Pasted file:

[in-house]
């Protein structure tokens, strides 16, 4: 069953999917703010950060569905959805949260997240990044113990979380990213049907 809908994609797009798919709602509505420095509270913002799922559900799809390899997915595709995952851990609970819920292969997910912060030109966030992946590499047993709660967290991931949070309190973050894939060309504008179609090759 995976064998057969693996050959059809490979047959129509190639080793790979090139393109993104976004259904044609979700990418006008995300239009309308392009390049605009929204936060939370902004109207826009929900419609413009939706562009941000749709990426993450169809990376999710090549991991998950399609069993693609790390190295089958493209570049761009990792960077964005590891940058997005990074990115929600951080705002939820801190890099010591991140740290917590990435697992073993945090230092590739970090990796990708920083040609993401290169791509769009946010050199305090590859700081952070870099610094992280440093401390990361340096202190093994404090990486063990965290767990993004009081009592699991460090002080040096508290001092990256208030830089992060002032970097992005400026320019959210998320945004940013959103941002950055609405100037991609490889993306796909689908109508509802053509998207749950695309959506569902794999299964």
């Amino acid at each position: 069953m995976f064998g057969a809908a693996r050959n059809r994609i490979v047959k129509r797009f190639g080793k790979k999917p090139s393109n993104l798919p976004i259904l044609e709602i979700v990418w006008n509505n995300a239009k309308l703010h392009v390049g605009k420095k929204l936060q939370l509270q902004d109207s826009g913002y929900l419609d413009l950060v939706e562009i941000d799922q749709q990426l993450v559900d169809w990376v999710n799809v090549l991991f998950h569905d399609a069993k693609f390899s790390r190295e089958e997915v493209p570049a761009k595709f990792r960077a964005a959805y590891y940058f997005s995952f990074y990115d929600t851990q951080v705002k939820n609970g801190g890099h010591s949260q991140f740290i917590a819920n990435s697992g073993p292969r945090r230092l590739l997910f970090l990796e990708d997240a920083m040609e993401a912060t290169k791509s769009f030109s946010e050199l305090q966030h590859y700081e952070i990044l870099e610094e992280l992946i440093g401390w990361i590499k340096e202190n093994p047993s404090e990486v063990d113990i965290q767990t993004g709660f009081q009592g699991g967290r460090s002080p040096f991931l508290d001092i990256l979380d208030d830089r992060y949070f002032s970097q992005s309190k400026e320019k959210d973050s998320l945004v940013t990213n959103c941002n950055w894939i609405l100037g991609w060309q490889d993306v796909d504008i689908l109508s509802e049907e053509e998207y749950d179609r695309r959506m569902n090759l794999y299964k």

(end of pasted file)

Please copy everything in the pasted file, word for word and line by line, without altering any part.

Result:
[in-house]
């Protein structure tokens, strides 16, 4: 069953999917703010950060569905959805949260997240990044113990979380990213049907 809908994609797009798919709602509505420095509270913002799922559900799809390899997915595709995952851990609970819920292969997910912060030109966030992946590499047993709660967290991931949070309190973050894939060309504008179609090759 995976064998057969693996050959059809490979047959129509190639080793790979090139393109993104976004259904044609979700990418006008995300239009309308392009390049605009929204936060939370902004109207826009929900419609413009939706562009941000749709990426993450169809990376999710090549991991998950399609069993693609790390190295089958493209570049761009990792960077964005590891940058997005990074990115929600951080705002939820801190890099010591991140740290917590990435697992073993945090230092590739970090990796990708920083040609993401290169791509769009946010050199305090590859700081952070870099610094992280440093401390990361340096202190093994404090990486063990965290767990993004009081009592699991460090002080040096508290001092990256208030830089992060002032970097992005400026320019959210998320945004940013959103941002950055609405100037991609490889993306796909689908109508509802053509998207749950695309959506569902794999299964």
């Amino acid at each position: 069953m995976f064998g057969a809908a693996r050959n059809r994609i490979v047959k129509r797009f190639g080793k790979k999917p090139s393109n993104l798919p976004i259904l044609e709602i979700v990418w006008n509505n995300a239009k309308l703010h392009v390049g605009k420095k929204l936060q939370l509270q902004d109207s826009g913002y929900l419609d413009l950060v939706e562009i941000d799922q749709q990426l993450v559900d169809w990376v999710n799809v090549l991991f998950h569905d399609a069993k693609f390899s790390r190295e089958e997915v493209p570049a761009k595709f990792r960077a964005a959805y590891y940058f997005s995952f990074y990115d929600t851990q951080v705002k939820n609970g801190g890099h010591s949260q991140f740290i917590a819920n990435s697992g073993p292969r945090r230092l590739l997910f970090l990796e990708d997240a920083m040609e993401a912060t290169k791509s769009f030109s946010e050199l305090q966030h590859y700081e952070i990044l870099e610094e992280l992946i440093g401390w990361i590499k340096e202190n093994p047993s404090e990486v063990d113990i965290q767990t993004g709660f009081q009592g699991g967290r460090s002080p040096f991931l508290d001092i990256l979380d208030d830089r992060y949070f002032s970097q992005s309190k400026e320019k959210d973050s998320l945004v940013t990213n959103c941002n950055w894939i609405l100037g991609w060309q490889d993306v796909d504008i689908l109508s509802e049907e053509e998207y749950d179609r695309r959506m569902n090759l794999y299964k």